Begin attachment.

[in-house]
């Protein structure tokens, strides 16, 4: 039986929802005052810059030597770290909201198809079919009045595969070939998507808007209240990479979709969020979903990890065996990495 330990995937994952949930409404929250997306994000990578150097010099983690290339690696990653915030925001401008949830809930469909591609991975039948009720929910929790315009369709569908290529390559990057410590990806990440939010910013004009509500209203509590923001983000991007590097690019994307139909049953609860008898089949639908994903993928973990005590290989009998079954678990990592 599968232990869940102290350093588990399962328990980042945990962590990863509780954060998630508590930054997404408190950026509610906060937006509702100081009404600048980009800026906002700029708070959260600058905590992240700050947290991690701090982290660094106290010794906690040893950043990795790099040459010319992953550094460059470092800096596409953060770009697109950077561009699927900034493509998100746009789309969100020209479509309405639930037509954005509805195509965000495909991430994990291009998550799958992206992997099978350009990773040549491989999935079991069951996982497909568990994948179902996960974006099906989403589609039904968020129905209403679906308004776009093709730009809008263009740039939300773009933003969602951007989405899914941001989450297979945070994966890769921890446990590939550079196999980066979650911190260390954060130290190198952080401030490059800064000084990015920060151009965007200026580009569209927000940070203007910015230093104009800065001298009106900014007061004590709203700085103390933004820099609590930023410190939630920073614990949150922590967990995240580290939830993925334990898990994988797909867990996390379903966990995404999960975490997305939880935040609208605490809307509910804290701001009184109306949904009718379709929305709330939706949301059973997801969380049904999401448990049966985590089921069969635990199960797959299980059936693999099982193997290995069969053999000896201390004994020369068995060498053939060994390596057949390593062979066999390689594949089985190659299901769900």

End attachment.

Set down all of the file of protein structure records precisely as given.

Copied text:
[in-house]
């Protein structure tokens, strides 16, 4: 039986929802005052810059030597770290909201198809079919009045595969070939998507808007209240990479979709969020979903990890065996990495 330990995937994952949930409404929250997306994000990578150097010099983690290339690696990653915030925001401008949830809930469909591609991975039948009720929910929790315009369709569908290529390559990057410590990806990440939010910013004009509500209203509590923001983000991007590097690019994307139909049953609860008898089949639908994903993928973990005590290989009998079954678990990592 599968232990869940102290350093588990399962328990980042945990962590990863509780954060998630508590930054997404408190950026509610906060937006509702100081009404600048980009800026906002700029708070959260600058905590992240700050947290991690701090982290660094106290010794906690040893950043990795790099040459010319992953550094460059470092800096596409953060770009697109950077561009699927900034493509998100746009789309969100020209479509309405639930037509954005509805195509965000495909991430994990291009998550799958992206992997099978350009990773040549491989999935079991069951996982497909568990994948179902996960974006099906989403589609039904968020129905209403679906308004776009093709730009809008263009740039939300773009933003969602951007989405899914941001989450297979945070994966890769921890446990590939550079196999980066979650911190260390954060130290190198952080401030490059800064000084990015920060151009965007200026580009569209927000940070203007910015230093104009800065001298009106900014007061004590709203700085103390933004820099609590930023410190939630920073614990949150922590967990995240580290939830993925334990898990994988797909867990996390379903966990995404999960975490997305939880935040609208605490809307509910804290701001009184109306949904009718379709929305709330939706949301059973997801969380049904999401448990049966985590089921069969635990199960797959299980059936693999099982193997290995069969053999000896201390004994020369068995060498053939060994390596057949390593062979066999390689594949089985190659299901769900």